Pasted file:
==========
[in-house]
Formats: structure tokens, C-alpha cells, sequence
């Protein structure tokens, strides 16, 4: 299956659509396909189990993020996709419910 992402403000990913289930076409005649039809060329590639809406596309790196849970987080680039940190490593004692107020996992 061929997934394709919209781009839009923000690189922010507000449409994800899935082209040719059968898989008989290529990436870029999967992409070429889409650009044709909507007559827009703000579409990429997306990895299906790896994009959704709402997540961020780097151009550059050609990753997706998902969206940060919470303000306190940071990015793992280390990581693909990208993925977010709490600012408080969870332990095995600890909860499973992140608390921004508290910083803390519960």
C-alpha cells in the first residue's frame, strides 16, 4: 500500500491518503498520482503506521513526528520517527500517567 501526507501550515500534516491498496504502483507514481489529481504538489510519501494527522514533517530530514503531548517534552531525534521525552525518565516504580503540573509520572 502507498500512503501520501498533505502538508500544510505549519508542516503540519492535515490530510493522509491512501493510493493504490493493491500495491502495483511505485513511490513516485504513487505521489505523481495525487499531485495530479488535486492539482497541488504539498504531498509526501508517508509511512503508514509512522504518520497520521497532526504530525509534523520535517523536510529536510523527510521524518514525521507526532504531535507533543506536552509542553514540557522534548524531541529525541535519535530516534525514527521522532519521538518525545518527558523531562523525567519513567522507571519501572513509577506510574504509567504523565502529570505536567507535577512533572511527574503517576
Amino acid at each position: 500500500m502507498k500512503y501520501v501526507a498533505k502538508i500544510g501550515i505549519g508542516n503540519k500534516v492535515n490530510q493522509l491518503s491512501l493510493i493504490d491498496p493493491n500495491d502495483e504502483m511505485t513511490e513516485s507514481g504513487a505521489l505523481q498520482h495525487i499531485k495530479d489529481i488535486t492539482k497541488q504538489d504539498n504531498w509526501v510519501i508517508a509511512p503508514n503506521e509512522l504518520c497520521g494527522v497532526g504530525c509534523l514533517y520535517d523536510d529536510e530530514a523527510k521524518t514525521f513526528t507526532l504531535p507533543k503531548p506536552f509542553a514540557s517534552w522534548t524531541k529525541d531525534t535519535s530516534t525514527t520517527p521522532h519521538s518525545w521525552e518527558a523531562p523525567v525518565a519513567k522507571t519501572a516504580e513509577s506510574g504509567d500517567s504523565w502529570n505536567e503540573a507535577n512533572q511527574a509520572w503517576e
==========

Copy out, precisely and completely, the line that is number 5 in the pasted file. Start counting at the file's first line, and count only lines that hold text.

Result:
Amino acid at each position: 500500500m502507498k500512503y501520501v501526507a498533505k502538508i500544510g501550515i505549519g508542516n503540519k500534516v492535515n490530510q493522509l491518503s491512501l493510493i493504490d491498496p493493491n500495491d502495483e504502483m511505485t513511490e513516485s507514481g504513487a505521489l505523481q498520482h495525487i499531485k495530479d489529481i488535486t492539482k497541488q504538489d504539498n504531498w509526501v510519501i508517508a509511512p503508514n503506521e509512522l504518520c497520521g494527522v497532526g504530525c509534523l514533517y520535517d523536510d529536510e530530514a523527510k521524518t514525521f513526528t507526532l504531535p507533543k503531548p506536552f509542553a514540557s517534552w522534548t524531541k529525541d531525534t535519535s530516534t525514527t520517527p521522532h519521538s518525545w521525552e518527558a523531562p523525567v525518565a519513567k522507571t519501572a516504580e513509577s506510574g504509567d500517567s504523565w502529570n505536567e503540573a507535577n512533572q511527574a509520572w503517576e